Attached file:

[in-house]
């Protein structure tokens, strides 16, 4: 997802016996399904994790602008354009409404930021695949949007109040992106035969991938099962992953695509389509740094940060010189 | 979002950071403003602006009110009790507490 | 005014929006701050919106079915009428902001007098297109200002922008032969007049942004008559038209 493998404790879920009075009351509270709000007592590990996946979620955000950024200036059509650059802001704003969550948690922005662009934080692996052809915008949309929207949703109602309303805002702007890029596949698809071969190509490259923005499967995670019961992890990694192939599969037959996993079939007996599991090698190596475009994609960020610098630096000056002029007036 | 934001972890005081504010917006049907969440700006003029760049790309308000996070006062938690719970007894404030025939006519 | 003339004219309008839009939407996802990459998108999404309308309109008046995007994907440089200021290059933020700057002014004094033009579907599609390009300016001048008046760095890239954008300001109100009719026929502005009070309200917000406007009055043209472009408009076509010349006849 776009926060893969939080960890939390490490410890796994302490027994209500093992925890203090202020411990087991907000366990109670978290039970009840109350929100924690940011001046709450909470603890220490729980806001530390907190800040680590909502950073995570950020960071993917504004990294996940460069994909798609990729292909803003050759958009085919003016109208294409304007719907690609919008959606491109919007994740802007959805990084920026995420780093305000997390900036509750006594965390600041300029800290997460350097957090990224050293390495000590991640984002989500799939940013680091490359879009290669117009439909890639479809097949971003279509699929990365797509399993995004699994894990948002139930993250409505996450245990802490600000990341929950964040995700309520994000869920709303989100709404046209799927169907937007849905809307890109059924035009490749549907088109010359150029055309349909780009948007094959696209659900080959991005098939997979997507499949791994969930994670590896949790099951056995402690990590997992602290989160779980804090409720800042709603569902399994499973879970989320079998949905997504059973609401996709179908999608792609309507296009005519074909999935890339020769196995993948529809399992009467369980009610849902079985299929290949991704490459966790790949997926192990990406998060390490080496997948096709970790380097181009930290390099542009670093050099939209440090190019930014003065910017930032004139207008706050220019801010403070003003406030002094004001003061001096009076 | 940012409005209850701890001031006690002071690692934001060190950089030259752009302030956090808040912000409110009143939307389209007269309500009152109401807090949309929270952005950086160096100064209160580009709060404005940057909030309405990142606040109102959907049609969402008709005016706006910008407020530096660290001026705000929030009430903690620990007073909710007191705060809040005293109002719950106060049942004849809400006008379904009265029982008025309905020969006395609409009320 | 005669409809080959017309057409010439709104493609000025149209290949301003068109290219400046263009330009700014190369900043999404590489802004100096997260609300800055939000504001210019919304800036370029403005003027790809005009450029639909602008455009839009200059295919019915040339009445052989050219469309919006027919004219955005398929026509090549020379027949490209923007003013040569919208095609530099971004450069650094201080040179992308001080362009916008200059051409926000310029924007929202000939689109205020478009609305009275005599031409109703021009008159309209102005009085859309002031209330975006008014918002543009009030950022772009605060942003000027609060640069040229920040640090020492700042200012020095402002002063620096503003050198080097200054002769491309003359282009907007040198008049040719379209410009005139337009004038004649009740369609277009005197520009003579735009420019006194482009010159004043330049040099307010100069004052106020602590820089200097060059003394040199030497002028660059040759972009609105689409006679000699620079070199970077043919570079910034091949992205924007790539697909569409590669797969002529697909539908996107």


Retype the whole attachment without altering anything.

[in-house]
């Protein structure tokens, strides 16, 4: 997802016996399904994790602008354009409404930021695949949007109040992106035969991938099962992953695509389509740094940060010189 | 979002950071403003602006009110009790507490 | 005014929006701050919106079915009428902001007098297109200002922008032969007049942004008559038209 493998404790879920009075009351509270709000007592590990996946979620955000950024200036059509650059802001704003969550948690922005662009934080692996052809915008949309929207949703109602309303805002702007890029596949698809071969190509490259923005499967995670019961992890990694192939599969037959996993079939007996599991090698190596475009994609960020610098630096000056002029007036 | 934001972890005081504010917006049907969440700006003029760049790309308000996070006062938690719970007894404030025939006519 | 003339004219309008839009939407996802990459998108999404309308309109008046995007994907440089200021290059933020700057002014004094033009579907599609390009300016001048008046760095890239954008300001109100009719026929502005009070309200917000406007009055043209472009408009076509010349006849 776009926060893969939080960890939390490490410890796994302490027994209500093992925890203090202020411990087991907000366990109670978290039970009840109350929100924690940011001046709450909470603890220490729980806001530390907190800040680590909502950073995570950020960071993917504004990294996940460069994909798609990729292909803003050759958009085919003016109208294409304007719907690609919008959606491109919007994740802007959805990084920026995420780093305000997390900036509750006594965390600041300029800290997460350097957090990224050293390495000590991640984002989500799939940013680091490359879009290669117009439909890639479809097949971003279509699929990365797509399993995004699994894990948002139930993250409505996450245990802490600000990341929950964040995700309520994000869920709303989100709404046209799927169907937007849905809307890109059924035009490749549907088109010359150029055309349909780009948007094959696209659900080959991005098939997979997507499949791994969930994670590896949790099951056995402690990590997992602290989160779980804090409720800042709603569902399994499973879970989320079998949905997504059973609401996709179908999608792609309507296009005519074909999935890339020769196995993948529809399992009467369980009610849902079985299929290949991704490459966790790949997926192990990406998060390490080496997948096709970790380097181009930290390099542009670093050099939209440090190019930014003065910017930032004139207008706050220019801010403070003003406030002094004001003061001096009076 | 940012409005209850701890001031006690002071690692934001060190950089030259752009302030956090808040912000409110009143939307389209007269309500009152109401807090949309929270952005950086160096100064209160580009709060404005940057909030309405990142606040109102959907049609969402008709005016706006910008407020530096660290001026705000929030009430903690620990007073909710007191705060809040005293109002719950106060049942004849809400006008379904009265029982008025309905020969006395609409009320 | 005669409809080959017309057409010439709104493609000025149209290949301003068109290219400046263009330009700014190369900043999404590489802004100096997260609300800055939000504001210019919304800036370029403005003027790809005009450029639909602008455009839009200059295919019915040339009445052989050219469309919006027919004219955005398929026509090549020379027949490209923007003013040569919208095609530099971004450069650094201080040179992308001080362009916008200059051409926000310029924007929202000939689109205020478009609305009275005599031409109703021009008159309209102005009085859309002031209330975006008014918002543009009030950022772009605060942003000027609060640069040229920040640090020492700042200012020095402002002063620096503003050198080097200054002769491309003359282009907007040198008049040719379209410009005139337009004038004649009740369609277009005197520009003579735009420019006194482009010159004043330049040099307010100069004052106020602590820089200097060059003394040199030497002028660059040759972009609105689409006679000699620079070199970077043919570079910034091949992205924007790539697909569409590669797969002529697909539908996107």